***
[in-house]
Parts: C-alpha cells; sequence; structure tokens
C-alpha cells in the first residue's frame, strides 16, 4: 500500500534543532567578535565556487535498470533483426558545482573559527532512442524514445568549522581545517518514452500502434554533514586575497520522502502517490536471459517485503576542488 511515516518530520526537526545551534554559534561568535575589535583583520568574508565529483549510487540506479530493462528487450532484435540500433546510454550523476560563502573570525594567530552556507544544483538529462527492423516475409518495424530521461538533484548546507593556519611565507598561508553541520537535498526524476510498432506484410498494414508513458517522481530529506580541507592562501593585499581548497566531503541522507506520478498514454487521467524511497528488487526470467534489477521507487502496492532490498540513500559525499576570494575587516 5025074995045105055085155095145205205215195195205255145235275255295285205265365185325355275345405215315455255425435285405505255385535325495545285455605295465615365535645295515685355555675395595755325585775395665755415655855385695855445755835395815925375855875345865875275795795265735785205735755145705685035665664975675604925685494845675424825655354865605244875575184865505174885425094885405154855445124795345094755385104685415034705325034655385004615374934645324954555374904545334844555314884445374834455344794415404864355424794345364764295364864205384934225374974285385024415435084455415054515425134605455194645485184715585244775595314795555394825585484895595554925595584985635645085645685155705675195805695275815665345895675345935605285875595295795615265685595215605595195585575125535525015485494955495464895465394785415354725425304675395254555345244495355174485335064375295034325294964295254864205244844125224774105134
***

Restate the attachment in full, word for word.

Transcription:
[in-house]
Parts: C-alpha cells; sequence; structure tokens
C-alpha cells in the first residue's frame, strides 16, 4: 500500500534543532567578535565556487535498470533483426558545482573559527532512442524514445568549522581545517518514452500502434554533514586575497520522502502517490536471459517485503576542488 511515516518530520526537526545551534554559534561568535575589535583583520568574508565529483549510487540506479530493462528487450532484435540500433546510454550523476560563502573570525594567530552556507544544483538529462527492423516475409518495424530521461538533484548546507593556519611565507598561508553541520537535498526524476510498432506484410498494414508513458517522481530529506580541507592562501593585499581548497566531503541522507506520478498514454487521467524511497528488487526470467534489477521507487502496492532490498540513500559525499576570494575587516 5025074995045105055085155095145205205215195195205255145235275255295285205265365185325355275345405215315455255425435285405505255385535325495545285455605295465615365535645295515685355555675395595755325585775395665755415655855385695855445755835395815925375855875345865875275795795265735785205735755145705685035665664975675604925685494845675424825655354865605244875575184865505174885425094885405154855445124795345094755385104685415034705325034655385004615374934645324954555374904545334844555314884445374834455344794415404864355424794345364764295364864205384934225374974285385024415435084455415054515425134605455194645485184715585244775595314795555394825585484895595554925595584985635645085645685155705675195805695275815665345895675345935605285875595295795615265685595215605595195585575125535525015485494955495464895465394785415354725425304675395254555345244495355174485335064375295034325294964295254864205244844125224774105134